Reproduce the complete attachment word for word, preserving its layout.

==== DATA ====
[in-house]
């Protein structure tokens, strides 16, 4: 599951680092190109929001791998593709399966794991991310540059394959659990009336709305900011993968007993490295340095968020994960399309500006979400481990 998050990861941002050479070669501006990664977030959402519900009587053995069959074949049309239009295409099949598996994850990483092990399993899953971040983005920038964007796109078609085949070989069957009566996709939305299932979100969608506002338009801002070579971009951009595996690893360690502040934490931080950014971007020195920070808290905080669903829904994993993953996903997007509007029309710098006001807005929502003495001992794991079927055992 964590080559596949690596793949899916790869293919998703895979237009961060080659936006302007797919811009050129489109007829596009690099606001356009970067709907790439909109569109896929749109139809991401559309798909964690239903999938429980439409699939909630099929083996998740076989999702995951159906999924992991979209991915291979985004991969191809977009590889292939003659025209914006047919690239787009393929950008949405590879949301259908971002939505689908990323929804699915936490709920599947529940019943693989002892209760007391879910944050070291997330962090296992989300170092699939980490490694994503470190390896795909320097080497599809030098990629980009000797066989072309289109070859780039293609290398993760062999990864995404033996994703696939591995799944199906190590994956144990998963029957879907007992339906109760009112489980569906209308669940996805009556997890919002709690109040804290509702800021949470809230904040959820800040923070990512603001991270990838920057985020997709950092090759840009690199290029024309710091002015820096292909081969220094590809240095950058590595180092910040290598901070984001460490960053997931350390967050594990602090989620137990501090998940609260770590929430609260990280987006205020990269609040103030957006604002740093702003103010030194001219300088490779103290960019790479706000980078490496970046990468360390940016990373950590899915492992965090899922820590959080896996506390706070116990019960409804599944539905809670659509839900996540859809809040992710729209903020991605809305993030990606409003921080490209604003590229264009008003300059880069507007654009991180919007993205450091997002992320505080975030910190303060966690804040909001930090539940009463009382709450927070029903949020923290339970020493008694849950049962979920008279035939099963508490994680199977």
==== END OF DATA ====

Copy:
[in-house]
């Protein structure tokens, strides 16, 4: 599951680092190109929001791998593709399966794991991310540059394959659990009336709305900011993968007993490295340095968020994960399309500006979400481990 998050990861941002050479070669501006990664977030959402519900009587053995069959074949049309239009295409099949598996994850990483092990399993899953971040983005920038964007796109078609085949070989069957009566996709939305299932979100969608506002338009801002070579971009951009595996690893360690502040934490931080950014971007020195920070808290905080669903829904994993993953996903997007509007029309710098006001807005929502003495001992794991079927055992 964590080559596949690596793949899916790869293919998703895979237009961060080659936006302007797919811009050129489109007829596009690099606001356009970067709907790439909109569109896929749109139809991401559309798909964690239903999938429980439409699939909630099929083996998740076989999702995951159906999924992991979209991915291979985004991969191809977009590889292939003659025209914006047919690239787009393929950008949405590879949301259908971002939505689908990323929804699915936490709920599947529940019943693989002892209760007391879910944050070291997330962090296992989300170092699939980490490694994503470190390896795909320097080497599809030098990629980009000797066989072309289109070859780039293609290398993760062999990864995404033996994703696939591995799944199906190590994956144990998963029957879907007992339906109760009112489980569906209308669940996805009556997890919002709690109040804290509702800021949470809230904040959820800040923070990512603001991270990838920057985020997709950092090759840009690199290029024309710091002015820096292909081969220094590809240095950058590595180092910040290598901070984001460490960053997931350390967050594990602090989620137990501090998940609260770590929430609260990280987006205020990269609040103030957006604002740093702003103010030194001219300088490779103290960019790479706000980078490496970046990468360390940016990373950590899915492992965090899922820590959080896996506390706070116990019960409804599944539905809670659509839900996540859809809040992710729209903020991605809305993030990606409003921080490209604003590229264009008003300059880069507007654009991180919007993205450091997002992320505080975030910190303060966690804040909001930090539940009463009382709450927070029903949020923290339970020493008694849950049962979920008279035939099963508490994680199977």